11. Conclusion:

Siblings provide comfort, emotional support, a sense of belonging, stability, and continuity. The sibling relationship is one of the closest and longest relationships that humans will have over time. It evolves with time and what may be obligatory in childhood becomes more voluntary in adult ages but the bond endures. Children have different scripts as we all see and remember events differently, but siblings help a great deal in either building up or tearing down one’s self-esteem depending on the type of sibling relationship that exists. Many foster and adopted children when interviewed have indicated that they would prefer to be placed with their siblings and if they have to be separated then they would ask for frequent visitation for the bond to be maintained. However, it is clear to see that there are instances where his is just not possible especially where there are high physical and emotional needs of one, some, or all of the siblings. There are many advantages to placing siblings together but as the welfare of each child is paramount, great emphasis must be placed on initial assessments to see when it is possible and beneficial and when it is not.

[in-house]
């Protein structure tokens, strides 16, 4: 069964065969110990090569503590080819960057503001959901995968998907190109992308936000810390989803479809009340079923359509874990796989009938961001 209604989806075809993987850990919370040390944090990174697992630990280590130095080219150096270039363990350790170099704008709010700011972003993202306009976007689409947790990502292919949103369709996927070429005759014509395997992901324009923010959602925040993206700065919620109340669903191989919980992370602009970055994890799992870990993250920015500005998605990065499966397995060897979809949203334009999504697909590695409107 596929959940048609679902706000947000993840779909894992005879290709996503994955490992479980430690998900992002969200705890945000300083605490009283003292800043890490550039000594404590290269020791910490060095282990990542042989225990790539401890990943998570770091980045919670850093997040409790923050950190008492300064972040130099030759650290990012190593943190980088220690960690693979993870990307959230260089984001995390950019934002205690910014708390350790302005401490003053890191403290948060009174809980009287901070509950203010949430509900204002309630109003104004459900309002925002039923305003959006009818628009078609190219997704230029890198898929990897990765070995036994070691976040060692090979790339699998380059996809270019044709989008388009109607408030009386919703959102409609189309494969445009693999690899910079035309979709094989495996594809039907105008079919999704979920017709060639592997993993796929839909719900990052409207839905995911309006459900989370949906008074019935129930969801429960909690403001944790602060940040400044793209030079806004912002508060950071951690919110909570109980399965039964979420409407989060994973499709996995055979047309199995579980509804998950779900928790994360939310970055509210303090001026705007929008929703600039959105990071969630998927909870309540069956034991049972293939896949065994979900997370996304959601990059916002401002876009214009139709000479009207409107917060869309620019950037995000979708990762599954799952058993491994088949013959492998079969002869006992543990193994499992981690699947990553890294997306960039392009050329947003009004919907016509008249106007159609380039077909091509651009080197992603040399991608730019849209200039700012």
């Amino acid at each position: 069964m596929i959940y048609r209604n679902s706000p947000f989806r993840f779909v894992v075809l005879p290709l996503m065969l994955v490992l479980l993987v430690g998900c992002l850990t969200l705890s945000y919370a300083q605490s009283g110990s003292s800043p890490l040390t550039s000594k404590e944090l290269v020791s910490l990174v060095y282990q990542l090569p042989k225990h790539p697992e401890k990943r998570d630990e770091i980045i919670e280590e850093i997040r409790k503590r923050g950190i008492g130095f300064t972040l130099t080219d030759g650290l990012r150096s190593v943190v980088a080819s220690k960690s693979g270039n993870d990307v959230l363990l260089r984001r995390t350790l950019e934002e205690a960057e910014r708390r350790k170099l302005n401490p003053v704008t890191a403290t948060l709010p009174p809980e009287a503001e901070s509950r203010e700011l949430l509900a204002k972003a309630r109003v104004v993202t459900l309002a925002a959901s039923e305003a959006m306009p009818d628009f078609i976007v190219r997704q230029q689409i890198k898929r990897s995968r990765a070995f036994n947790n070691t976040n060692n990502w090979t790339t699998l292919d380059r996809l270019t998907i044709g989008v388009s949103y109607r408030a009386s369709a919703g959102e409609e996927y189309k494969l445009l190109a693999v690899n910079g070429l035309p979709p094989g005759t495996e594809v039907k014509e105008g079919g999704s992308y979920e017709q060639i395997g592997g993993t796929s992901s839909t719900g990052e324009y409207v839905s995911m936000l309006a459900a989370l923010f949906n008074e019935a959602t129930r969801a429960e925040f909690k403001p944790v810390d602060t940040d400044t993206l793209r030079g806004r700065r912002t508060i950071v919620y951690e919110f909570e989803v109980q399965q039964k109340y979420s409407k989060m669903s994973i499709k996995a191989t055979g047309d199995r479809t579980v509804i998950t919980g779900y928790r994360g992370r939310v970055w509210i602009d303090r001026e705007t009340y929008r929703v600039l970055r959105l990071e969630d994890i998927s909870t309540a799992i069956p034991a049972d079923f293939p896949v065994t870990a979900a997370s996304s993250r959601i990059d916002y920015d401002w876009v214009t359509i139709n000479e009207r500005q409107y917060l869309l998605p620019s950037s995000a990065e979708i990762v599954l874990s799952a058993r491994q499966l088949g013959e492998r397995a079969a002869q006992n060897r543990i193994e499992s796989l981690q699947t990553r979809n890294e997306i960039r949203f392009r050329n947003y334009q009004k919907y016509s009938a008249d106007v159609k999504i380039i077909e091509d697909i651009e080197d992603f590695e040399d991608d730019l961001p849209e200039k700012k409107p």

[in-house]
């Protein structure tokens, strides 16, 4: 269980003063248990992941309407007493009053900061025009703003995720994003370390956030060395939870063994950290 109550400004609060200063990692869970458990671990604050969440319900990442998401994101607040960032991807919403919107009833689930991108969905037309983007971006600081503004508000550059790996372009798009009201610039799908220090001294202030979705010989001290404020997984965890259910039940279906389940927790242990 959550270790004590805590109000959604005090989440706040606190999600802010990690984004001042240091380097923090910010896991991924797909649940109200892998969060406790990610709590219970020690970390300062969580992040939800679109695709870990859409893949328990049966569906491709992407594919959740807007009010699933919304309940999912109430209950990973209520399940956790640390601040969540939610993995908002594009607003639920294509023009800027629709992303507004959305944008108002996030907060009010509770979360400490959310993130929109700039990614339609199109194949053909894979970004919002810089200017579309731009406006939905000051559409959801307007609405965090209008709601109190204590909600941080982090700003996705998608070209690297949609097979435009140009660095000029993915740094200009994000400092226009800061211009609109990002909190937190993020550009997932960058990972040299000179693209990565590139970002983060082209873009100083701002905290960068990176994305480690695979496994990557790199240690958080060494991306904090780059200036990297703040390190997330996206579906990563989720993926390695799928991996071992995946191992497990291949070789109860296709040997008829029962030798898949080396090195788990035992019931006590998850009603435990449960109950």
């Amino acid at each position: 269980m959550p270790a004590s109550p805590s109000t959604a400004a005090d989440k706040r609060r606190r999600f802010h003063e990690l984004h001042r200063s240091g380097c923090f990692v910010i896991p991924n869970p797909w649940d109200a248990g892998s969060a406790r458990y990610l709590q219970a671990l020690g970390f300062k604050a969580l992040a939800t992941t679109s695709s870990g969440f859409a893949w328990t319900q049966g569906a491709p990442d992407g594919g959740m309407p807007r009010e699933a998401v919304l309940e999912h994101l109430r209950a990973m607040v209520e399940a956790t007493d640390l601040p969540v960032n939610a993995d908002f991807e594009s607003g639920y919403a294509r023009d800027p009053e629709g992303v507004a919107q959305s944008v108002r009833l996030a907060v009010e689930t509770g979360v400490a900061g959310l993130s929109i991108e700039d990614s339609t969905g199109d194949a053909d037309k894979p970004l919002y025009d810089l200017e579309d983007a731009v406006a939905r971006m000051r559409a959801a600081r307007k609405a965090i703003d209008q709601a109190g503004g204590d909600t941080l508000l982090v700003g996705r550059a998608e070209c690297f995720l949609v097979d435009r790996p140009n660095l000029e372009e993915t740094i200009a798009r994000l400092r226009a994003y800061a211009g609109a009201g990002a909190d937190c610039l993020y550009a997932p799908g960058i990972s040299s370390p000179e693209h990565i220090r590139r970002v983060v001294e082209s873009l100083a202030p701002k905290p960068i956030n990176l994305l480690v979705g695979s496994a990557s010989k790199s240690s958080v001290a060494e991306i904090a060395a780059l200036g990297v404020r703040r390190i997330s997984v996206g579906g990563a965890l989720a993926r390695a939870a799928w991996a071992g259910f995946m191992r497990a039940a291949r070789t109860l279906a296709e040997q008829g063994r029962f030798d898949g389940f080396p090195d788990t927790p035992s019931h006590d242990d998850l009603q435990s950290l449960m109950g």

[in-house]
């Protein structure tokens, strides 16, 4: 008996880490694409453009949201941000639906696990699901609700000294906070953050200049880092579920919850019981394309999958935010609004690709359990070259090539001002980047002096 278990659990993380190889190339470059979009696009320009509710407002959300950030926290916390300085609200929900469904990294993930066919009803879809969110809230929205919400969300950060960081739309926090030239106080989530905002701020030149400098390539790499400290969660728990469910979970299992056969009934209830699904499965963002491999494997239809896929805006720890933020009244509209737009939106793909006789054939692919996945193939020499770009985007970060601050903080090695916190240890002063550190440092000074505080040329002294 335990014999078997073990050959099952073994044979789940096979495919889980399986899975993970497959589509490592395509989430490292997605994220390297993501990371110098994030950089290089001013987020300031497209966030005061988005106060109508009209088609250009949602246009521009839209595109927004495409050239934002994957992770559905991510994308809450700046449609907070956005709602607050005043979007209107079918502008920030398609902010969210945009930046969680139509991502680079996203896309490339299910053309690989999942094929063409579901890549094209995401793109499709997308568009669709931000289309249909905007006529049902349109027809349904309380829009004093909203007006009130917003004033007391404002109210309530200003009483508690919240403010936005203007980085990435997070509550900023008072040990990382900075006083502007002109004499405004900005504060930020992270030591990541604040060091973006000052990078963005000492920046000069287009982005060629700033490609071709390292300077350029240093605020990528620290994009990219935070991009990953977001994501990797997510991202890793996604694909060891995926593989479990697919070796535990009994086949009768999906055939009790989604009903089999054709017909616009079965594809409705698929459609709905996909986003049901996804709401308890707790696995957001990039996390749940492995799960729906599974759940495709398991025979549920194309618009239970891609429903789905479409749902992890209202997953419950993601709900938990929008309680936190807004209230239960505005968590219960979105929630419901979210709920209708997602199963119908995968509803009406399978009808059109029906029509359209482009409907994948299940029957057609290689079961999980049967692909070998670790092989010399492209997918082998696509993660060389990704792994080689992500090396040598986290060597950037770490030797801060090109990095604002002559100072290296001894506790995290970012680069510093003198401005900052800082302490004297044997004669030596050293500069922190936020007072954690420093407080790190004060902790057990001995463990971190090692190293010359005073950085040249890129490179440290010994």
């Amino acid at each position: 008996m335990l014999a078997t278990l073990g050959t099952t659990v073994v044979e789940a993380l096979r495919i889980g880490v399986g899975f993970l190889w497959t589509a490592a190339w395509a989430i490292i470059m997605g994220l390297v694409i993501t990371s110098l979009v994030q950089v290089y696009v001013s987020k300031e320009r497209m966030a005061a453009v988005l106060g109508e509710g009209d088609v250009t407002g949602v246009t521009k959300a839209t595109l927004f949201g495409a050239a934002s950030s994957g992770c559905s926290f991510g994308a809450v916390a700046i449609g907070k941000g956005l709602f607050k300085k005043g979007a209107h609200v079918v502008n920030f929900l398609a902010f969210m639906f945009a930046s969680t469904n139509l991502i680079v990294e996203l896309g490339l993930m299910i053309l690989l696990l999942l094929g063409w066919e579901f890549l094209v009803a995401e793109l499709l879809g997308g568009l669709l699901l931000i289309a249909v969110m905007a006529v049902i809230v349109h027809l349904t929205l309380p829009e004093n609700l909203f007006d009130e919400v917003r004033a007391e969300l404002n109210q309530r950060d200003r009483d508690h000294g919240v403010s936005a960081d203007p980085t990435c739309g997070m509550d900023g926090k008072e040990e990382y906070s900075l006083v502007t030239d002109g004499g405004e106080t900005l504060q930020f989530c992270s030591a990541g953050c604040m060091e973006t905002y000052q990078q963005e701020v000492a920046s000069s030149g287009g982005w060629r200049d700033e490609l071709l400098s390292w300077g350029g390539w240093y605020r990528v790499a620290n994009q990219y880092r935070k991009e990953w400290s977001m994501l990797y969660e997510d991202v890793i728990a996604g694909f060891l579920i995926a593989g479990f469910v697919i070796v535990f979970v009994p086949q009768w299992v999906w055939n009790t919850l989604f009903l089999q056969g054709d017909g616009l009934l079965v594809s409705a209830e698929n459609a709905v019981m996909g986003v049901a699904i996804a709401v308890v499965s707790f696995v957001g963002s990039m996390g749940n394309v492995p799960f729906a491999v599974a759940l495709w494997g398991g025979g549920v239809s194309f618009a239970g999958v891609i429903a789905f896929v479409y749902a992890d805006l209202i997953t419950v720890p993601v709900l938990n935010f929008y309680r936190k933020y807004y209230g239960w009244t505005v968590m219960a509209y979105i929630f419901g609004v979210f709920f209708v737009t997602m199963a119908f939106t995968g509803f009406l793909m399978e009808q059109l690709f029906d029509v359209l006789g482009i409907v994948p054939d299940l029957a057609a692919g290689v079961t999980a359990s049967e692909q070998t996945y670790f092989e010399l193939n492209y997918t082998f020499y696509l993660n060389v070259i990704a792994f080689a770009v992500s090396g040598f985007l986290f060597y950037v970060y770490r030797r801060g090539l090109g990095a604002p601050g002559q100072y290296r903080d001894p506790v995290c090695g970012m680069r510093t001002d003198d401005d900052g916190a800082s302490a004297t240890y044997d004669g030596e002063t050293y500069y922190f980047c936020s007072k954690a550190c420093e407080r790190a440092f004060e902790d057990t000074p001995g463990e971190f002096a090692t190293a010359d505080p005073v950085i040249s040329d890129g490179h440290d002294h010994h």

References:

  1. Brody, G.H. and Stoneman, Z., 1990. Sibling relationships. Methods of family research: Biographies of research projects, 1, pp.189-212.
  2. Brody, G.H., Stoneman, Z. and McCoy, J.K., 1992. Parental differential treatment of siblings and sibling differences in negative emotionality. Journal of Marriage and Family, 54(3), p.643.
  3. Cicirelli, V., 2013. Sibling relationships across the life span. Springer Science & Business Media.
  4. Graham-Bermann, S.A., Cutler, S.E., Litzenberger, B.W. and Schwartz, W.E., 1994. Perceived conflict and violence in childhood sibling relationships and later emotional adjustment. Journal of Family Psychology, 8(1), p.85.
  5. Lamb, M.E., Sutton-Smith, B., Sutton-Smith, B. and Lamb, M.E. eds., 2014. Sibling relationships: Their nature and significance across the lifespan. Psychology Press.
  6. Sanders, R., 2004. Sibling relationships: Theory and issues for practice. Macmillan International Higher Education.
  7. Stoneman, Z., 2001. Supporting positive sibling relationships during childhood. Mental retardation and developmental disabilities research reviews, 7(2), pp.134-142.
  8. Whiteman, S.D., McHale, S.M. and Soli, A., 2011. Theoretical perspectives on sibling relationships. Journal of family theory & review, 3(2), pp.124-139.
07 July 2022